All Greek Wine
Wine of the Week
Katogi-Strofilia 2004 Xinomavro, Naoussa, Greece ($19.00, Rubaiyat Wines 416-462-1577, score 89)One of the star reds of the Greek Wine Road Show that touched down in Toronto last week. A pale but amazingly floral, flavourful, vibrant red from the native xinomavro grape that is finding new legs with modern winemaking in the Naoussa district of northwestern Greece. Not unlike pinot noir or nebbiolo, this has complexity and structure beyond its light appearance. Lifted aromas of violets, strawberry, sour cherry and fine spice. Mid-weight, firm and harmonious with some bitter, gritty tannin. Excellent length. Best 2008 to 2011.
It was truly a day of discoveries, one after another. More discoveries than I ever expected in one afternoon after over 20 years in this business. New grape varieties like the beguiling, fragrant red xinomavro mentioned above and the sturdier, complex agioritiko, plus the amazingly fragrant, snappy dry whites of the moschofilero and malagousia varieties. These are just four of over 300 indigenous grapes, now interspersed with international varieties like merlot and chardonnay. Then there all the new regions to learn. Modeled on the French system, Greece has 18 AOC wine regions of traditional importance, plus 80 “country wine” zones with less-strict regulations that are the breeding ground for a whole new wave of experimental, small producers. And there are so many producers large and small, 24 of which made the trip to Toronto.
Greek wine is also a new language that until now had really largely been—pardon the cliché—Greek to me. It’s true: as much as I was fascinated by what was in the dozens of bottles opened at the trade event at Park Hyatt event, I was also frustrated trying to identify and mentally organize the wines. Without an excellent pre-tasting seminar by Toronto sommelier and educator John Szabo I would have been at a complete loss in the tasting room. This remains one of the great obstacles facing the new push into North America markets by the Greek wine industry.
Smaller, industry-backed road shows have probed major centres in the USA, but the Toronto and Montreal dates marked the beginning of a new, multi-year program that, for the first time, has backing from the Greek government. Indeed, it could take them several years to establish a ground swell beyond the Greek community on the Danforth, which organizers of this event feel is something of a colonial backwater for Greek cuisine. Guest chef Christine Cushing, herself of Greek descent, told the group about being “blown away” by the energy and sophistication of modern cuisine in the Aegean. And Sofia Perpara, founder of an Atlanta-based organization called All Wines of Greece, said that this new Greek cuisine and modern Greek wine has begun to catch on big in New York.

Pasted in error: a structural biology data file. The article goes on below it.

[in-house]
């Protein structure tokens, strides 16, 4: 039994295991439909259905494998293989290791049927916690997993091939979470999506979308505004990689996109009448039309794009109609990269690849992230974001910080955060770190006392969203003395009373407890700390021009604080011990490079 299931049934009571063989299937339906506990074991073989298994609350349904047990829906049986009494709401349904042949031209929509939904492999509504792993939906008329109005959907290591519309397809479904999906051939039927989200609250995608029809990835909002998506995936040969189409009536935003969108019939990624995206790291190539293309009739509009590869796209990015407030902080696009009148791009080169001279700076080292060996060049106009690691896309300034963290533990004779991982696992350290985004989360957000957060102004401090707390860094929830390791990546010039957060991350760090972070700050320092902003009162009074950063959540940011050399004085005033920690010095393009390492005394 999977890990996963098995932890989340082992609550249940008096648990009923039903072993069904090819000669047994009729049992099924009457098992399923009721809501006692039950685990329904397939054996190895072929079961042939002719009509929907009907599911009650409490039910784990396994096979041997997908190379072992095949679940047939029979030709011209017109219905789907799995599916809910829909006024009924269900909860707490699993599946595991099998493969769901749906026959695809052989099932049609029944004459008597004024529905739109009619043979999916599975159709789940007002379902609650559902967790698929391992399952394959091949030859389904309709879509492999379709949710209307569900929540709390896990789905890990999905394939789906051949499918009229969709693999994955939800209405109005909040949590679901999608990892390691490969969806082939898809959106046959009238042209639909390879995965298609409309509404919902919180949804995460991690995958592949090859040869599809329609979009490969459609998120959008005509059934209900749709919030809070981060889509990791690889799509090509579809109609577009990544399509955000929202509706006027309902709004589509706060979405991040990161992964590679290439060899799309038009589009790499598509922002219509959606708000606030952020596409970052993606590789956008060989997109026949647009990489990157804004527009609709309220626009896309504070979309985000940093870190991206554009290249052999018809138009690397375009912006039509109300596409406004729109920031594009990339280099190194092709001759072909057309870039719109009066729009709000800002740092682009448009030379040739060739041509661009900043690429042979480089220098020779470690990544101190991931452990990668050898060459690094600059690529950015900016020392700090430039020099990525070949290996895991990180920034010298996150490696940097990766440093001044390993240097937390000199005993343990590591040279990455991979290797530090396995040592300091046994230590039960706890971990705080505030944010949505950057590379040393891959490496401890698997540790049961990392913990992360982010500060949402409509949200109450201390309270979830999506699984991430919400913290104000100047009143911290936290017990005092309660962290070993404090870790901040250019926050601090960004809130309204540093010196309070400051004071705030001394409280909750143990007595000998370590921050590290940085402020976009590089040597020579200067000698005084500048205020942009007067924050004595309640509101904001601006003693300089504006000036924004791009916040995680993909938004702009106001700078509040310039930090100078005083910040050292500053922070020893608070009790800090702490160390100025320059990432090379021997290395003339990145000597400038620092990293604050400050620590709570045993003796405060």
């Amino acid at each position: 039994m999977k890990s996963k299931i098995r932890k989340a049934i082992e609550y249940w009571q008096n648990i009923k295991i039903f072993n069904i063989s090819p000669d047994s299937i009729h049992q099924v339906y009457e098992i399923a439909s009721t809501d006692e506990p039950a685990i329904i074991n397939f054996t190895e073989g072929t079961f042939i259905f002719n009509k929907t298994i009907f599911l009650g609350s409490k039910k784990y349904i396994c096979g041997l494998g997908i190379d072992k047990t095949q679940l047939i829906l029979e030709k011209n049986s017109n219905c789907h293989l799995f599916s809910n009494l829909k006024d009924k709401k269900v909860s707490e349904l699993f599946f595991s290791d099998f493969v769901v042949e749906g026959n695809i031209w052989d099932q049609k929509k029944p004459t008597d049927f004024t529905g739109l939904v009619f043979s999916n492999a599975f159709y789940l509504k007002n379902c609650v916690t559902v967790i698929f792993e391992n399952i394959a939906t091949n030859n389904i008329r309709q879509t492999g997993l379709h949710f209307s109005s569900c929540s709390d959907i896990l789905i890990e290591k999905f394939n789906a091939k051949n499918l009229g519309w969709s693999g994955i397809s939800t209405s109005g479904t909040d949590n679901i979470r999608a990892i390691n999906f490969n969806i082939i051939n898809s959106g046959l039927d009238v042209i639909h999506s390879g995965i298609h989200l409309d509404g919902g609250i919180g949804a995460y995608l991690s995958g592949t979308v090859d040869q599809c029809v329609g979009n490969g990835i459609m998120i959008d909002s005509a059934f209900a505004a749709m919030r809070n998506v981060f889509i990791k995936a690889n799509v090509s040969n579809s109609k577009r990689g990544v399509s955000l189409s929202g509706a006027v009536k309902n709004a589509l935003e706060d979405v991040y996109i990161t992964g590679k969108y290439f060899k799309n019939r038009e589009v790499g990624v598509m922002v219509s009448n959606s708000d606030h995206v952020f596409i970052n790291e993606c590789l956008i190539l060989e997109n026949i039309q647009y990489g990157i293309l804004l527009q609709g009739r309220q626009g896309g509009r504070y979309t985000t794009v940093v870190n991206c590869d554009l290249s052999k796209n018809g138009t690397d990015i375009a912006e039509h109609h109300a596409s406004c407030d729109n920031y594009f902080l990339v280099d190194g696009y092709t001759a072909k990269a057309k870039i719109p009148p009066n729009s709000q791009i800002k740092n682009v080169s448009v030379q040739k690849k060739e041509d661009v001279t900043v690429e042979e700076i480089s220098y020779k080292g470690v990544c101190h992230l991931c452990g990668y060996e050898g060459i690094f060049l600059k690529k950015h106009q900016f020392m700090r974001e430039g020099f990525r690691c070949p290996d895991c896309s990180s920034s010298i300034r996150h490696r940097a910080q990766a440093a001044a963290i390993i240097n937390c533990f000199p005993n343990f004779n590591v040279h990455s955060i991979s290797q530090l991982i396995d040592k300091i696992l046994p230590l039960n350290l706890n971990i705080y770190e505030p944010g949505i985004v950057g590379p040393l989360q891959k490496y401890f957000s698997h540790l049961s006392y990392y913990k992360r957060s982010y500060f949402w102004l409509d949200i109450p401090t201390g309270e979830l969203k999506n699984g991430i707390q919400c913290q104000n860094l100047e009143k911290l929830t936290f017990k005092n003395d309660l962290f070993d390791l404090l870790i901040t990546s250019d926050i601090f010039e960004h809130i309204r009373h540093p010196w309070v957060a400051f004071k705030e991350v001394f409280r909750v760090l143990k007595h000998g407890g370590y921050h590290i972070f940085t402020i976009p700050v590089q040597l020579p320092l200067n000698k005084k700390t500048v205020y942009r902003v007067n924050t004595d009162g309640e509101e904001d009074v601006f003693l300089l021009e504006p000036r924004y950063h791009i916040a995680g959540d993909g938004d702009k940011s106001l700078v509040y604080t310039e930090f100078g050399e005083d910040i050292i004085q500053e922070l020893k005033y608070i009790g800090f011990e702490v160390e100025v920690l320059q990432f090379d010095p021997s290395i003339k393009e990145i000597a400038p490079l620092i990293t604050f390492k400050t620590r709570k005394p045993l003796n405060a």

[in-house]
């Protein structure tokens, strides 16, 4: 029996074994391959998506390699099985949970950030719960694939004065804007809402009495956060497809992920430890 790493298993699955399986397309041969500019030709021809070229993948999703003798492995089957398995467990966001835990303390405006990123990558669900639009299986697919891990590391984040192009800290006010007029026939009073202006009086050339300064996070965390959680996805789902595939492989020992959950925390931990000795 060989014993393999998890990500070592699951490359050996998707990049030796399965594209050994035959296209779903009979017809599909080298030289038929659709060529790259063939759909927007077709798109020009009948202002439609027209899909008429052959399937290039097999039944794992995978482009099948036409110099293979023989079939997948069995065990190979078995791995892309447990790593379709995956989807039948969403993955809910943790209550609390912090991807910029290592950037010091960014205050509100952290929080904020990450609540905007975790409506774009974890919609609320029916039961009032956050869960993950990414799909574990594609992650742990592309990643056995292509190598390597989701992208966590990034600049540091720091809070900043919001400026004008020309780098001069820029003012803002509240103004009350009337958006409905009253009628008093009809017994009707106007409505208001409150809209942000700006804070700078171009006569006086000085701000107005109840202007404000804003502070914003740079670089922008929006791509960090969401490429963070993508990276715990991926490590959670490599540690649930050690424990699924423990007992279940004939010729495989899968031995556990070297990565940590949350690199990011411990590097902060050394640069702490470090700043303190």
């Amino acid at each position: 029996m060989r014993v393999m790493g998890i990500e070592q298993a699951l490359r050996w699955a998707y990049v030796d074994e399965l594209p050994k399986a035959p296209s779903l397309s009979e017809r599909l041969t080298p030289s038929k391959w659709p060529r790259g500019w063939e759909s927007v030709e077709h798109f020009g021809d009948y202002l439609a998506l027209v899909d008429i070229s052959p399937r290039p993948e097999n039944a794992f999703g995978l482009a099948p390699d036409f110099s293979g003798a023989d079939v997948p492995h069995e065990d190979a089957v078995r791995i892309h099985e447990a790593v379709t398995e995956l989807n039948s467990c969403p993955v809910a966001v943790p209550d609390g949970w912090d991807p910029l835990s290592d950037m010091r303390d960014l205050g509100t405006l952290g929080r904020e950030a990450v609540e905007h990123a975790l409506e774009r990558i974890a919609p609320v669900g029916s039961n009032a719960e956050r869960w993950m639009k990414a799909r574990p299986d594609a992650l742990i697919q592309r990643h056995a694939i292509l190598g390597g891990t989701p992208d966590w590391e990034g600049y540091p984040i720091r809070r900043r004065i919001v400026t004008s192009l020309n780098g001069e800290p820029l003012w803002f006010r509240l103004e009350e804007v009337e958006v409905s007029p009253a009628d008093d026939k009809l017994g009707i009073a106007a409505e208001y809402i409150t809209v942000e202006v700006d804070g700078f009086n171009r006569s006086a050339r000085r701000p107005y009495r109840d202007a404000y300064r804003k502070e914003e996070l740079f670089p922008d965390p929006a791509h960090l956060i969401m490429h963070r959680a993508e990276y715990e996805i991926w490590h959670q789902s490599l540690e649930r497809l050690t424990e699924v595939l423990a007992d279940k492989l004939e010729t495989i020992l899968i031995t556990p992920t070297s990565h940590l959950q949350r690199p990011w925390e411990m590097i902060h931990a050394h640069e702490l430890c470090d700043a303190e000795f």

Don’t be overly optimistic, however. Even with the energy and enthusiasm that came from Greece, the restrictive system overseen by the LCBO makes it difficult to build the necessary retail outlet. I’m reminded of Austria’s experience. Austria is another rejuvenated European wine nation with a great portfolio of indigenous and international wines that has been trying to crack the Toronto market for at least a decade. Another of the annual Austrian trade-only fairs runs this Wednesday (firstname.lastname@example.org), kicking off a three-month Toronto restaurant promotion with Austrian glassmaker Riedel. Yet, after all this time, there is true paucity of Austrian wines available at through the LCBO and Vintages. It’s hard to build a fan base without a playing field.
The same is true for Greek wine. Very few of the wine presented last week are on shelf, or ever coming to Vintages. It’s up to a handful of Greek-oriented importers to do the work through the Consignment program. They include: Rubaiyat Wines, The Kolonaki Group, Celebrated Cellars (416-239-9463), and Dionysus Wines. To point you in the right direction here are few wines that I would recommend, listed with score out of 100, producer, vintage, region, importer and grape variety in brackets. The vast majority are under $25:
91 Gerovassilou 2006 White, Macedonia (assyrtiko& malagousia), Celebrated Cellars89 Ktima Pavlidis 2006 Thema, Macedonia, (assyrtiko &sauvignon blanc) Kolonaki Group 88 Orenos 2006 Helios, Peloponnese, (moschofilero & roditis) Rubaiyat Wines 88 Oenoforos 2006 Asprolithi, Patras, (roditis), Dionysus Wines87 Sigalas 2006, Santorini, (assyrtiko) Kolonaki Group
89 Boutari 2001 Grande Reserve, Naoussa, (xinomavro), Kolonaki Group89 Kir-Yianni 2003 Ramnista, Naoussa, (xinomavro), Kolonaki Group88 Gaia Estate 2004 (Agiorgitiko), Peloponnese, Kolonaki Group87 Dom. Mercouri 2004 Dry Red, Peloponnese, (refosco & mavrodaphne) Vintages, June, $19.9585 Fresco Averoff 2005 Red, Peloponnese, (agioritiko), LCBO, $15.10
For complete info on Greek wine go to: www.thewinesofgreece.com